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Bēhance

Carnation Construction Co.

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  • In an industry that is not so worried about being different, my client wanted to stand out from the rest. In our meeting when we first started going over what she wanted to convey in her trade, the ultimate message was that she was different.
     
    She has a flare about her that I noticed immediately. She's fun, excited, serious, and professional all in one. So when I was coming up with my initial concepts below, I knew within my gut I wasn't capturing the essence of Cheryl Carnation, the owner and heart of Carnation Construction Co.
  • The incorporation of saw blades and tacky illustrations of flowers didn't impress her. And now looking back, I can't blame her for thinking they didn't convey seriousness or professionalism. They pandered. And Cheryl isn't the pandering type.
     
    In our second meeting over the phone, we discussed certain inspirations that stood out to her. Most other logos that Cheryl liked had to do with simple squares and a modern touch.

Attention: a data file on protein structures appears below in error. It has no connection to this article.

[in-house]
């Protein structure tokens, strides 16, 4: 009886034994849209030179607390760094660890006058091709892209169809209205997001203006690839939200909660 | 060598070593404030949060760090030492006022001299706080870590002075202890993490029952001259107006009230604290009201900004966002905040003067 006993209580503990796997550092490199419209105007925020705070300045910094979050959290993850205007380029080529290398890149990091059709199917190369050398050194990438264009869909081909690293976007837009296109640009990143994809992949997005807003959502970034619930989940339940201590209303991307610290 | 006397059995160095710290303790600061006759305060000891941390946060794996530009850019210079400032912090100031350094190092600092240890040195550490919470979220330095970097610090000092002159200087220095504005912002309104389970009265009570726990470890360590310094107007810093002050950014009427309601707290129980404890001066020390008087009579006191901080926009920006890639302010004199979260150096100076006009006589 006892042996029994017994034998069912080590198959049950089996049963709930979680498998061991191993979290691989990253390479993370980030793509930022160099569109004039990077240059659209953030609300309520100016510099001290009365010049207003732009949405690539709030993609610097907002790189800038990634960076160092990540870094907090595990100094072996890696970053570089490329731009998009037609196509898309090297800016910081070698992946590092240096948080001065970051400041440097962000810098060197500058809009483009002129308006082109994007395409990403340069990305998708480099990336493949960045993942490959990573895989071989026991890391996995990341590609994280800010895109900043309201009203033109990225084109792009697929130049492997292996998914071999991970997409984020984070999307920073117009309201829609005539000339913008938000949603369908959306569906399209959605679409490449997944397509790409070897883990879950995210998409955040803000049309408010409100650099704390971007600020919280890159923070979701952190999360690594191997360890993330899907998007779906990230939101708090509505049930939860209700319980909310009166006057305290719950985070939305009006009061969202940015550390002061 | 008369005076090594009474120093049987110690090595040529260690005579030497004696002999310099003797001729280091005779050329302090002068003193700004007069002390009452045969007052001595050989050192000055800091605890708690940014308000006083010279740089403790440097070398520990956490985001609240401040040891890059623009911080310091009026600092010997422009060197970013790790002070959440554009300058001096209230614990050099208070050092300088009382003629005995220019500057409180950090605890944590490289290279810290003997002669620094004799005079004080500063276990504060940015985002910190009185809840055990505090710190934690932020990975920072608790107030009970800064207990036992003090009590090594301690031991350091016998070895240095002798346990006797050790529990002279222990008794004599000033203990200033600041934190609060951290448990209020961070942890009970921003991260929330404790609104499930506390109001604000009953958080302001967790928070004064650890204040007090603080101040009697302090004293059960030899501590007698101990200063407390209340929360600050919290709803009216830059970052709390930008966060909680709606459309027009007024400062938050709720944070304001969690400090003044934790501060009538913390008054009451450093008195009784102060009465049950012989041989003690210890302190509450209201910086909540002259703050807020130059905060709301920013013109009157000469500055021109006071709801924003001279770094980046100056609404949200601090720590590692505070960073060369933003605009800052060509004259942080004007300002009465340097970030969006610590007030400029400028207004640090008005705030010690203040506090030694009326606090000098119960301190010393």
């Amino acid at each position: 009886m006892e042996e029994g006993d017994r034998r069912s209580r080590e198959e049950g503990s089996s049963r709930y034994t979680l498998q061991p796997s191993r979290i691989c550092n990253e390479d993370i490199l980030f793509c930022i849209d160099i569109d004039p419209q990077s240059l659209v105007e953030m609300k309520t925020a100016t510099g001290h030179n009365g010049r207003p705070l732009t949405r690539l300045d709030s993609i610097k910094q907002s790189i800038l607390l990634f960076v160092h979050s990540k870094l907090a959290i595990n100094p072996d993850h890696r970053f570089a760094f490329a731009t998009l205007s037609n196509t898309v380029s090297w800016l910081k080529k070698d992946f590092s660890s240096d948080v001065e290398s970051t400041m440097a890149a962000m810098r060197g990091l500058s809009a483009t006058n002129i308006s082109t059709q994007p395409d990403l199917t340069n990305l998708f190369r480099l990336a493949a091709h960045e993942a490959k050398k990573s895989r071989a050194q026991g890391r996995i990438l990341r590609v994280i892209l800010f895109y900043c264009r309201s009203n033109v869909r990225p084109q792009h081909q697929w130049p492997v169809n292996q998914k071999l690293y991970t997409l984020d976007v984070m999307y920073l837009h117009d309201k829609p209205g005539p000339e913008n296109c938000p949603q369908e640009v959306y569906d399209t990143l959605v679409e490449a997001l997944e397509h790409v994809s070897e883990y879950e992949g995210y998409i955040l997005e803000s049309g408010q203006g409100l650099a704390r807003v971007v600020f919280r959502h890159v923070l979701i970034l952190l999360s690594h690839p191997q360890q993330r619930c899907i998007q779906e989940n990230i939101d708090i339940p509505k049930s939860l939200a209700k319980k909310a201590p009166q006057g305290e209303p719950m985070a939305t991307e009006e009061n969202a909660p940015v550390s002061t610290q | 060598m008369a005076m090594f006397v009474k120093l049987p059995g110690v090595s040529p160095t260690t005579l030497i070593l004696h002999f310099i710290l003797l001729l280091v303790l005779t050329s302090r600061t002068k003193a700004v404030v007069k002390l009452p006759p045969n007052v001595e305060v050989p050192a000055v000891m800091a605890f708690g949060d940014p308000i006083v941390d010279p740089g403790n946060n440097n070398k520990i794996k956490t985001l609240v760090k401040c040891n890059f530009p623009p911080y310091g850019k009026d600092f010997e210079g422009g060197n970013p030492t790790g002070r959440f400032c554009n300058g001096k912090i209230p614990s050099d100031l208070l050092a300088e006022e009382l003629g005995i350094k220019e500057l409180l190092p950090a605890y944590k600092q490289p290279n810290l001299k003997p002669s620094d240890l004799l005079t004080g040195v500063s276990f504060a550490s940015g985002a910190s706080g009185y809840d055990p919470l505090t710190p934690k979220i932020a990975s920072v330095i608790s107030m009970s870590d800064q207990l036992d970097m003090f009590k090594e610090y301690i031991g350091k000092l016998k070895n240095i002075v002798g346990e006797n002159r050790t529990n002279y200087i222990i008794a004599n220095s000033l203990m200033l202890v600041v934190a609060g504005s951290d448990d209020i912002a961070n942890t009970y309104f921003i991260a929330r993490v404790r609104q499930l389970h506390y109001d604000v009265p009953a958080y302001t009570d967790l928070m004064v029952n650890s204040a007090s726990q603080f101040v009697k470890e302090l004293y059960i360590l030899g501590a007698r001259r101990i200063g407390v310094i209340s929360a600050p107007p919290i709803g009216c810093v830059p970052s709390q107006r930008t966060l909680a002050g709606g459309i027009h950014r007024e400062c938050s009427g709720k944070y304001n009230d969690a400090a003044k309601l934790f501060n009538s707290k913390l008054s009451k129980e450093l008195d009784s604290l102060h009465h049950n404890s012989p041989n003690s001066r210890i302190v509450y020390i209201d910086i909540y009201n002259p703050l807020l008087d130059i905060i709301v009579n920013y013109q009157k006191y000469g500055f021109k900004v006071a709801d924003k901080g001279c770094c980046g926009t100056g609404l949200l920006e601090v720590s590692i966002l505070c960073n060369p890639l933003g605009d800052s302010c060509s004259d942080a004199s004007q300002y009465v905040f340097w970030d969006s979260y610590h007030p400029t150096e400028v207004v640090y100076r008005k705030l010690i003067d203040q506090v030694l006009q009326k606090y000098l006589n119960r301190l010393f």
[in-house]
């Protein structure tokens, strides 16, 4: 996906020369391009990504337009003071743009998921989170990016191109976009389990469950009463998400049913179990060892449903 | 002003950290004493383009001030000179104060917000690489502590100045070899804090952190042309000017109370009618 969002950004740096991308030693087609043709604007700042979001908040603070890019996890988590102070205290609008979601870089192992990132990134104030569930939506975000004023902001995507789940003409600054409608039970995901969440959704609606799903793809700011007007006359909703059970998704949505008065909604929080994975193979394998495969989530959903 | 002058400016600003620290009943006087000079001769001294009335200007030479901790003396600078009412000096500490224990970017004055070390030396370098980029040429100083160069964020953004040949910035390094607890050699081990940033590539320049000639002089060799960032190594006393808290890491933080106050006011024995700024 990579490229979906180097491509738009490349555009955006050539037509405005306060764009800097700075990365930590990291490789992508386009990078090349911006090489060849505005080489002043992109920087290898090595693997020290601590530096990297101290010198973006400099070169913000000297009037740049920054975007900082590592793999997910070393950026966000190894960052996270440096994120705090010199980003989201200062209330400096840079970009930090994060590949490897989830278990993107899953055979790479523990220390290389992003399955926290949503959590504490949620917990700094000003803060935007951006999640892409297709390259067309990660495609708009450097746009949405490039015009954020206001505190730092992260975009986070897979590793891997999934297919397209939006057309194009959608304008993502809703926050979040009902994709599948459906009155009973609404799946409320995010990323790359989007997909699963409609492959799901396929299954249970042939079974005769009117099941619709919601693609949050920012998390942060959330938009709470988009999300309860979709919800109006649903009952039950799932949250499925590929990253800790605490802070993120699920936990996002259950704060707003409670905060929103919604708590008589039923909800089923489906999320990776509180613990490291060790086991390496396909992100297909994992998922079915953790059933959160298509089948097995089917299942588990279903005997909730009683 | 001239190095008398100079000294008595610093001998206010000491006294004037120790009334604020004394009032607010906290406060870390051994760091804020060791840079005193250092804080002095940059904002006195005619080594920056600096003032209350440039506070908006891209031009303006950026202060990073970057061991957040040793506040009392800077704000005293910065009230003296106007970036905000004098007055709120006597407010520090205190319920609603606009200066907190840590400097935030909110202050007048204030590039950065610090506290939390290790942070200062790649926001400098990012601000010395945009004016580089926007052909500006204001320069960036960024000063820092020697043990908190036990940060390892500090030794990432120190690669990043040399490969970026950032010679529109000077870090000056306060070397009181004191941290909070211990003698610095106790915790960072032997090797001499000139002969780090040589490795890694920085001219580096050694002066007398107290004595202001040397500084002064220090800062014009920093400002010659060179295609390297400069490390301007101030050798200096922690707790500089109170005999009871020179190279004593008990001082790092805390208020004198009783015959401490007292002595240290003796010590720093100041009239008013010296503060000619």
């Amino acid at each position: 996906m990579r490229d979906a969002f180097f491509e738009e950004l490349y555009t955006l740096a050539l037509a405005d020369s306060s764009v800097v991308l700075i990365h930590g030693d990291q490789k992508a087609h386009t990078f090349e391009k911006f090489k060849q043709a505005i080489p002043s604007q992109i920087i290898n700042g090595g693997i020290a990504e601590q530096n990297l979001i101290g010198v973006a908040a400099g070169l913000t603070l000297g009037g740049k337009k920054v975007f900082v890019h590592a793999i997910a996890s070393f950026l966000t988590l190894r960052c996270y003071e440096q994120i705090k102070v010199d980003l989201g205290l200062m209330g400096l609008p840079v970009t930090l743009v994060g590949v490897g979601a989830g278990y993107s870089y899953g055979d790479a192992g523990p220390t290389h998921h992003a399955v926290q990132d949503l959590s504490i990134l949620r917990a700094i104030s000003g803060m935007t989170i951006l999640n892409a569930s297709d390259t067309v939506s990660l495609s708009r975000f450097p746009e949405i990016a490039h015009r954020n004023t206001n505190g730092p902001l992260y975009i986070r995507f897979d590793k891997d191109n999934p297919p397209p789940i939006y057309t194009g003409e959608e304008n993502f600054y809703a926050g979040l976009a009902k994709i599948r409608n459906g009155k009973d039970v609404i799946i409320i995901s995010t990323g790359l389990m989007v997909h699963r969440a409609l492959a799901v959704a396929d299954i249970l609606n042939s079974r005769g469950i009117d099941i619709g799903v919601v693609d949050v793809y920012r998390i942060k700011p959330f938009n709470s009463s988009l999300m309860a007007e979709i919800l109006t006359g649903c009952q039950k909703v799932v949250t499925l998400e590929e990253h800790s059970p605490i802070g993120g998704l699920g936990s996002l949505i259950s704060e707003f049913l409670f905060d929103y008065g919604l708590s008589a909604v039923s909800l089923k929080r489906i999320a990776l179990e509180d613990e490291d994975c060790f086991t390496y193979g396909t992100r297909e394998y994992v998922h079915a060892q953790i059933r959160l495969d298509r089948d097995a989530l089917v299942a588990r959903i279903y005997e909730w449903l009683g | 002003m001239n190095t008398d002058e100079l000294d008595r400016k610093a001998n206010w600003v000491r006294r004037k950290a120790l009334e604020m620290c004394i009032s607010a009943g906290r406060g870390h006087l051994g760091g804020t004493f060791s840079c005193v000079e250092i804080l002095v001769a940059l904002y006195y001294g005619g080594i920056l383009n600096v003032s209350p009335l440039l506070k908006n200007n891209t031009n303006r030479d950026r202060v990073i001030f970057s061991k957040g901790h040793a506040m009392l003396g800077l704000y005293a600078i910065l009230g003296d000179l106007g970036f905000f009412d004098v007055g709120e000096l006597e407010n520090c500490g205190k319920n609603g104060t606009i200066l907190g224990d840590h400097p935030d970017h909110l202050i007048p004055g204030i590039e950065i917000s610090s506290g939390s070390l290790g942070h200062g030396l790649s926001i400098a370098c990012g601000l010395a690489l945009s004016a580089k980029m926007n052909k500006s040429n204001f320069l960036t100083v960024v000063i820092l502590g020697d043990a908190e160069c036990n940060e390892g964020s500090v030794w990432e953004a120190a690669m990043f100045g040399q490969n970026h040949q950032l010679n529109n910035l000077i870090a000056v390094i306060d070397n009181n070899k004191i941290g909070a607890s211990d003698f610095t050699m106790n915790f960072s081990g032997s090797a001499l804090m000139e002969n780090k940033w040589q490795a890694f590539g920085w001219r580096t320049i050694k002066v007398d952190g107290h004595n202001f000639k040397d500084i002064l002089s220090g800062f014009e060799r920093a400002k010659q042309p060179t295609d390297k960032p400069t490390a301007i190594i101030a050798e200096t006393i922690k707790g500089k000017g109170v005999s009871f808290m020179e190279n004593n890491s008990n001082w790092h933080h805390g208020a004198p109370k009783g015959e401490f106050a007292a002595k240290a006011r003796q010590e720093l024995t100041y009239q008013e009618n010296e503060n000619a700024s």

"I just don't want to design you a logo that says your ideas are contained in a box." I told her.
     
    But after much thought, and a lot more research, I opened up to this idea of what a box could actually mean.
  • In construction, the most important angle to provide structural stability is a 90 degree angle, also referred to as the 'Right' angle. On schematics and drawings, proper identification with a perfect right angle is shown above, by using a square at where the two lines are perpendicular to each other.
  • Determining right angles could be done in many ways, but the most common is by using a triangle and the Pythagorean theorem.
  • Above I have three frames using the integers of 3, 4, 5 (which carpenters use to quickly confirm they have framed to a perfect 90 degree angle) to show balanced growth and progression.
  • There was still something that bothered me about the overall composition of the mark. I recalled working with welders on ships, constructing foundations using similar angles. I couldn't help but think of another form of a box with welded bars: a prison.
  • By breaking the welds of each shape, I came up with the final solution.